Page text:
A Better Covenant Based on Better Promises

Text: Hebrews 8:6-13

Jesus has a greater ministry than the high priests in the Old Testament. He serves, as they did, as a mediator between the people and God, but Jesus also mediated a new covenant between God and the people. This covenant is better than the old covenant presented by Moses because it is established on better promises. The promises refer back to the discussion of salvation and the assurance we have that God keeps His promises (Hebrews 6:9-19). Moses’ covenant promised Israel a land to be their home, but it was contingent on the people remaining faithful to God. And the people of Israel never remained faithful for long. Thus, while the covenant was good, the people who were to keep the covenant were lacking in faith and obedience.

As Paul pointed out to the Galatians, the law of Moses was given because of the sins of people and was only intended to be temporary (Galatians 3:19). The law of Moses, indeed no law, could give its followers life. Instead, it was only able to condemn all as disobedient sinners (Galatians 3:21-22). The weakness is not in the law, as the writer of Hebrews points out, but in the people.

Therefore, God stated that He would be replacing the covenant with a new one. This was foretold in Jeremiah 31:31-34, which the writer quotes in full and the text becomes the basis of discussion for the next several chapters.

Jeremiah’s use of the phrase "new covenant" according to the writer of Hebrews made the current covenant old, obsolete, and ready to vanish away. From the time of Jeremiah, the Old Law’s authority did vanish away to be eventually replaced by a better covenant at Jesus’ death (Colossians 2:13-14).

In Romans 7:1-4, Paul argues that two covenants cannot be in place at the same time. Using the example of the marriage covenant as an example, he goes on to say:

"Therefore, my brethren, you also have become dead to the law through the body of Christ, that you may be married to another -- to Him who was raised from the dead, that we should bear fruit to God. For when we were in the flesh, the sinful passions which were aroused by the law were at work in our members to bear fruit to death. But now we have been delivered from the law, having died to what we were held by, so that we should serve in the newness of the Spirit and not in the oldness of the letter.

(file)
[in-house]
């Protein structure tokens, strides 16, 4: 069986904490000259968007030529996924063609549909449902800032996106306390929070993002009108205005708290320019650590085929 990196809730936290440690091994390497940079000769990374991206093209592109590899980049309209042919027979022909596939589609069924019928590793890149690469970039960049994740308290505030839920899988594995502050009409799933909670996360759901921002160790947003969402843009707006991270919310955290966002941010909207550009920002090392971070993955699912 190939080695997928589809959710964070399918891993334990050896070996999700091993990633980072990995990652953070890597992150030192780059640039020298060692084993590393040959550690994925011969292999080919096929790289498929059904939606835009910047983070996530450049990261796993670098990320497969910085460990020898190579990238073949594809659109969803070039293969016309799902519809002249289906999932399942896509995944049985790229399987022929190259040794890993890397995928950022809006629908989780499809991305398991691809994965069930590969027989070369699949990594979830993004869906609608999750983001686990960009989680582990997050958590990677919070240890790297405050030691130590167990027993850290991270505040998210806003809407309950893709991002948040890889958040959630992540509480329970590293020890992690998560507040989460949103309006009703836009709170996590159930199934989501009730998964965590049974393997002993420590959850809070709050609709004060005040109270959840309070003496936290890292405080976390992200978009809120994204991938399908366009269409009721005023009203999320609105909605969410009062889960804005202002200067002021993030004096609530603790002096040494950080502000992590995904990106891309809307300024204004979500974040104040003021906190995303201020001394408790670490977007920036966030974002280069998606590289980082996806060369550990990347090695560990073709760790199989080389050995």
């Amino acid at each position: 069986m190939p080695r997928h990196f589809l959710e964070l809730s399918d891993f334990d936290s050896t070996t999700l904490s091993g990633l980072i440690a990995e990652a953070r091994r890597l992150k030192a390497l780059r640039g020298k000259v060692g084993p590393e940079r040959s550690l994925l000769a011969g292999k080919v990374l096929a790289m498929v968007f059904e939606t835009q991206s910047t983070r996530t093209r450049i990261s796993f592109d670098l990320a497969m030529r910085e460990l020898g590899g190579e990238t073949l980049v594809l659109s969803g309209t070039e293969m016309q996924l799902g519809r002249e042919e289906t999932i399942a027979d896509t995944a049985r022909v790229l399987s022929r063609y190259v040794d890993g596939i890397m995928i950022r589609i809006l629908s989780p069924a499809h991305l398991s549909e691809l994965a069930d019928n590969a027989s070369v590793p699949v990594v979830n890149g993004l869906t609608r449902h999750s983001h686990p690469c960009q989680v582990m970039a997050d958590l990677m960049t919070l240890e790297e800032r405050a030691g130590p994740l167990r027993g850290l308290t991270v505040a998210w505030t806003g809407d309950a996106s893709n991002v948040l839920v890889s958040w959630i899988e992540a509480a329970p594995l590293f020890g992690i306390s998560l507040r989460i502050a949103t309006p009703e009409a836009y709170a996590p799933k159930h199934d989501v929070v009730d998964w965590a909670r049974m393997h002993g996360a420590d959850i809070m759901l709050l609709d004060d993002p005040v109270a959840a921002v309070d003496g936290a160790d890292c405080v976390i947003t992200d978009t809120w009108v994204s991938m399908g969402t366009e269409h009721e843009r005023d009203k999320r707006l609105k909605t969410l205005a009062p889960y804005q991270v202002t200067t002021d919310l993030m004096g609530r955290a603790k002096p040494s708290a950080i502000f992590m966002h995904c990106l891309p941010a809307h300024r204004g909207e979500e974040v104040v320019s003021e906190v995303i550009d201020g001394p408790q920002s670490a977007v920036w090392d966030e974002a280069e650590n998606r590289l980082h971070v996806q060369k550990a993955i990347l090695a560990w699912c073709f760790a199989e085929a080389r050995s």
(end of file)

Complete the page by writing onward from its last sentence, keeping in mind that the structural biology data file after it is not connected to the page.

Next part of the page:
What shall we say then? Is the law sin? Certainly not! On the contrary, I would not have known sin except through the law. For I would not have known covetousness unless the law had said, "You shall not covet." But sin, taking opportunity by the commandment, produced in me all manner of evil desire. For apart from the law sin was dead. I was alive once without the law, but when the commandment came, sin revived and I died. And the commandment, which was to bring life, I found to bring death. For sin, taking occasion by the commandment, deceived me, and by it killed me. Therefore the law is holy, and the commandment holy and just and good.

Has then what is good become death to me? Certainly not! But sin, that it might appear sin, was producing death in me through what is good, so that sin through the commandment might become exceedingly sinful" (Romans 7:4-13).

The Old Law had its purpose. It made mankind aware of sin and our need for salvation, but it could not save. Salvation could only come through the bringing of a New Law. The problem with the Old Law is that it brought the condemnation of sin, but it could not bring freedom from sin.

"Not that we are sufficient of ourselves to think of anything as being from ourselves, but our sufficiency is from God, who also made us sufficient as ministers of the new covenant, not of the letter but of the Spirit; for the letter kills, but the Spirit gives life. But if the ministry of death, written and engraved on stones, was glorious, so that the children of Israel could not look steadily at the face of Moses because of the glory of his countenance, which glory was passing away, how will the ministry of the Spirit not be more glorious? For if the ministry of condemnation had glory, the ministry of righteousness exceeds much more in glory. For even what was made glorious had no glory in this respect, because of the glory that excels. For if what is passing away was glorious, what remains is much more glorious" (II Corinthians 3:5-11).

The Jews of this time (and since for that matter) could not bring themselves to let go of the covenant they knew all their lives, even though God gave a better one that would save them. They refused to see that the law had to be changed and was changed.

"Therefore, since we have such hope, we use great boldness of speech -- unlike Moses, who put a veil over his face so that the children of Israel could not look steadily at the end of what was passing away. But their minds were blinded. For until this day the same veil remains unlifted in the reading of the Old Testament because the veil is taken away in Christ. But even to this day, when Moses is read, a veil lies on their heart. Nevertheless, when one turns to the Lord, the veil is taken away. Now the Lord is the Spirit; and where the Spirit of the Lord is, there is liberty. But we all, with unveiled face, beholding as in a mirror the glory of the Lord, are being transformed into the same image from glory to glory, just as by the Spirit of the Lord" (II Corinthians 3:12-18).

For discussion:

  1. What makes old covenant weak (Hebrews 7:18-19; 8:9)?
  2. What makes the new covenant different (Hebrews 8:10-11)?
  3. Was there no forgiveness for sins under the old covenant (Psalms 65:3; Isaiah 43:25; Micah 7:19)? What is different between the two covenants?
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